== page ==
Monday, November 26, 2012

What does this mean?

Next year will mark the fifteenth anniversary of the Joint Declaration on the Doctrine of Justification which asserts, “We confess together: By grace alone, in faith in Christ’s saving work and not because of any merit on our part, we are accepted by God and receive the Holy Spirit, who renews our hearts while equipping and calling us to good works.”  The Lutheran question is germane at this point.  What does this mean?  Because the real effect of the JDDJ has not been clarity but further confusion.  The Vatican back tracked off the hullabaloo and some Lutherans read over the whole thing again and said "wait just a minute" (the LCMS) and now we have a document that has uncertain status for the signatories and an even more uncertain meaning for the respective groups who "came together."

I just finished watching a Netflix series called Borgia:  Faith and Fear.  Certainly sensational and a little too risque for my blood, it is an interesting view into the papacy and the state of the Church at the time Luther was but a boy growing up.  The hoped for reform did not come.  From Alexander VI we went to Pius III to Julius II and finally Leo X (who excommunicated Luther).  We went from the Borgia Pope to a frail member of the Curia who lasted 26 days to a soldier pope to a pope who quipped "Since God has given us the Papacy, let us enjoy it."

Luther was a man with many warts and is in no danger of being canonized either by the Lutherans or Rome.  Lutherans today seem to go to great lengths to distance themselves from some, perhaps much, of Luther's writings (most of which Luther himself did not regard highly).  That said, where would we be without him?  Would the Church be in better shape?  Would the few reforms that Rome has embraced have come earlier than the 400 years after Luther it has taken?  Rome has its own issues and problems and, whatever good or ill Luther did, it is unfair to blame all of Protestantism's errors upon one man.  Yet, all in all, who can deny the sad state the Church was in while Luther's personal turmoil, the political landscape of Europe, and, I believe, the work of the Holy Spirit conspired to raise up on flawed voice for the cause of grace alone?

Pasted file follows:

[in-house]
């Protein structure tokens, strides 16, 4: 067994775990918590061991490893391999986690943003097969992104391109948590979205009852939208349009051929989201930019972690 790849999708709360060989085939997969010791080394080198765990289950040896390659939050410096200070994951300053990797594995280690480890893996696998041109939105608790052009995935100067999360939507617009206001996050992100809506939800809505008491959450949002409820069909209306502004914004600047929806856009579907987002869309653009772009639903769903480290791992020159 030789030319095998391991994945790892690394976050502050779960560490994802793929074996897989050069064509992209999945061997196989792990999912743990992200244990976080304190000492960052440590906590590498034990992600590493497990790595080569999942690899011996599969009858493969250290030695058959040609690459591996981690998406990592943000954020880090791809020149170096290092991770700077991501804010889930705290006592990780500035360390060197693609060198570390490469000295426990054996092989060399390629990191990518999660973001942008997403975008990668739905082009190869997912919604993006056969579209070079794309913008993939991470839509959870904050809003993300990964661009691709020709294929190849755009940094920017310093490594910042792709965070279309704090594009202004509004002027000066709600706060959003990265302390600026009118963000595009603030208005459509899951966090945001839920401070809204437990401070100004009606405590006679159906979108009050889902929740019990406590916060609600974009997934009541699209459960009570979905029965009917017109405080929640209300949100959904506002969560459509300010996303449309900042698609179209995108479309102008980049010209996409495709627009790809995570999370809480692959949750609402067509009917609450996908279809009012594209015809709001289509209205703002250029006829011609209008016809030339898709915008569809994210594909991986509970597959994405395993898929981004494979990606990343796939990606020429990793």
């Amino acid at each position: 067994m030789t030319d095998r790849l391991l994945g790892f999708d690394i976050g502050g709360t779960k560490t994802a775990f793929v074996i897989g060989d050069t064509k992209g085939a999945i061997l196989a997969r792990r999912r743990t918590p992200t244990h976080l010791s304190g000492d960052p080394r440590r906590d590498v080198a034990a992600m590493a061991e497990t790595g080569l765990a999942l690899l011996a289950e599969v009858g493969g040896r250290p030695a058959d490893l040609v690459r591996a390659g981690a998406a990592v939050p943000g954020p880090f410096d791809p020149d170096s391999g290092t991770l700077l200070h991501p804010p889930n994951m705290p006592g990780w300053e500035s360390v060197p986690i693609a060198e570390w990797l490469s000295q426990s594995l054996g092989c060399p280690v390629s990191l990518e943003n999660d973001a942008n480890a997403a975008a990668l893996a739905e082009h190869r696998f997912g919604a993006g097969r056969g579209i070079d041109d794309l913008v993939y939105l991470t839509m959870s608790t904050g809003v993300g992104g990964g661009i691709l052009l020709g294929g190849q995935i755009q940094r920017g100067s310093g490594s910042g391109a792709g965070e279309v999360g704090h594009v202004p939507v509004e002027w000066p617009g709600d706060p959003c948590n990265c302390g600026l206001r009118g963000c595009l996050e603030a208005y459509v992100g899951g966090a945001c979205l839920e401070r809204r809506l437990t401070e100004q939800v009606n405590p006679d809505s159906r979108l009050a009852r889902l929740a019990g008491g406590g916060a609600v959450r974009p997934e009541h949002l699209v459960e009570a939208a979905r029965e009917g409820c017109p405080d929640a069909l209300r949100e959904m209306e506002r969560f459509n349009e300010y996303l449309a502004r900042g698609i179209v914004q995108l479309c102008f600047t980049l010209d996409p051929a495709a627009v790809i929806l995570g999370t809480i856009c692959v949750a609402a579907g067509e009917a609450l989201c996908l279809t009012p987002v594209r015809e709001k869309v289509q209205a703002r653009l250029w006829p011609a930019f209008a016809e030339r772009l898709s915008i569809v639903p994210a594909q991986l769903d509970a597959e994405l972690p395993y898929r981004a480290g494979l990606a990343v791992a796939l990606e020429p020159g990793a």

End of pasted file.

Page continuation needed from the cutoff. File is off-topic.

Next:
Reunion with Rome is a long way off.  Lutherans themselves need to agree upon justification before agreeing substantively with Rome.  Which makes the time ripe for Lutherans within and Lutherans looking across the Tiber to ask honestly and seek Scriptural answers to what has become the quintessential Lutheran question:  What does this mean?

We are not Luther at his best and, sadly, Lutheranism often looks and acts and sounds like Luther at his worst.  Before giving up on him, it might be high time we tried being Luther at his evangelical and catholic best -- sort of like our Confessions claim.  Perhaps by being renewed in our own Confessions we might have something solid to say to Rome and to the not yet Christian world around us -- something more than a litany of our faults and failings and the rambling excuses and justifications for them all.  What does this mean?  When we find some clarity in our Lutheran identity we will find the voice to speak to Rome and to rest of the world.

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